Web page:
As much as I love drinking beer and whiskey, I’ve never been a fan of typical St. Patrick’s Day festivities. I’d rather stay home sipping Irish spirits and making Guinness chocolate cupcakes than hit the shitshow that is the local party-bar scene. I mean, the camaraderie I get, but the green beer? The sloppy drunken mass of celebrants? No, thank you. And it’s just perpetuating the stereotype that Irish people have a drinking problem. St. Patrick, the patron saint of Ireland, probably wouldn’t have been cool with that.
And I’m not alone in my curmudgeonliness about the alcoholiday. “We all like a good party but drinking shitty lager full of food dye till they puke a torrent of green liquid surely does not qualify as ‘a good time’ and is definitely not a way to celebrate a Saint,” says Marcus Beer, opinionated Welshman, gaming journalist, and Irish Car Bomb cocktail opponent. Beer’s issue is that the American booze industry has highjacked what is actually a religious feast day in Ireland to “secure a bumper payday every March 17th.”
If you want to really celebrate the spirit of the holiday, Beer suggests that you get some friends together to cook an Irish meal and share some Guinness or Baileys. “Or if you want to celebrate the Saint, how about making up some batches of hot food to give out to the local homeless population? Sounds like a saintly thing to do in my opinion,” he says.
For those who would rather drink well on St. Patrick’s Day, holster your green food dye and drink like Chris Uhde, whiskey expert of Daily Pint. “I would have a three-whisky flight with a Guinness chaser. The first whisky would be a Jameson to symbolize the past and current strength of Irish whisky and to remember that basics about whisky an how it is for everyone,” he says. “The second whisky would be the Red Breast 12 yr to celebrate and remind myself of how closely related Irish whisky and Scotch whisky truly are. The third and final whisky would be a single Cask Irish Whisky From Exclusive Malts. It represents the future of Irish whisky.”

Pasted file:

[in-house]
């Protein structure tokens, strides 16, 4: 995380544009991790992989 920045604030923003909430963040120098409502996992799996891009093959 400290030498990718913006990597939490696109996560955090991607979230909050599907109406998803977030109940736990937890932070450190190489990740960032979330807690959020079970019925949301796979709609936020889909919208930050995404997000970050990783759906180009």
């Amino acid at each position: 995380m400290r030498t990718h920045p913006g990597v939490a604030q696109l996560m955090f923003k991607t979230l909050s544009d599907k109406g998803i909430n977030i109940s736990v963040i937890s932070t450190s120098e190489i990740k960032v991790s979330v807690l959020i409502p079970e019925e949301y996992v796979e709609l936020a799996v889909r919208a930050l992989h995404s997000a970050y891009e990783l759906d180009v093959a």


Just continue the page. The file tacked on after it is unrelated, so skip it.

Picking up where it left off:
But for those who do want to brave the holiday in L.A., here are some grown-up options. No green face paint required.
Angel City Brewery will kick off its all-day festivities at 2 p.m. No cheap verdant brews here but rather special sippers like Jameson Ale (an Imperial Irish ale) and Rose McEly (an Irish red cask brewed with rose hips). Fill up on Irish nachos, corned beef tacos, and fish and chips from the Irish-themed food trucks and then dance it off with live music from The Vignes Rooftop Revival and Pretty Polly Band. At 9 p.m. the festivities continue with an Off the Ropes comedy show.
At Manhattan House in Manhattan Beach, nosh on head chef Diana Stavaridis’ limited-edition corned beef reuben made with housemade bread, Korean corned beef and kimchi. Drink specials include a shot of Jameson and draft beer for $10 and an Irish Mule (Jameson, ginger beer, and lime) for $8.
Thirty dollars at Golden Road Brewing will not only get you all the draft Irish Red and Irish Stout you can drink but unlimited access to the corned beef (or vegan corned leaf), cabbage and potatoes buffet. The Orange County taproom will have just the all-you-can-drink option for $20.
Find some really decent drink options at The Pikey’s 4th Annual St. Patrick’s Day Celebration: $10 Guinness float or Irish coffee with Stumptown coffee and Guinness foam, a $12 Denver Mint Fizz (Jameson, mint, lemon, orange, club soda), and an $18 flight of four Irish whiskies. And naturally there’s an Irish-inspired menu by Chef Ralph Johnson featuring smoked salmon soda bread, cabbage and boiled bacon with horseradish cream, and black and white pudding with champs and mustard.
Since you’re not in college anymore, trade that Irish Car Bomb for the boilermakers at Everson Royce Bar downtown. For the holiday, the bar will be doing a $20 combo tasting flight and boilermaker featuring Teeling Irish whiskey, Irishman Founder’s Reserve Whiskey, Connemara Peated Irish Whiskey and a half-pine of Boomtown Magic Napper.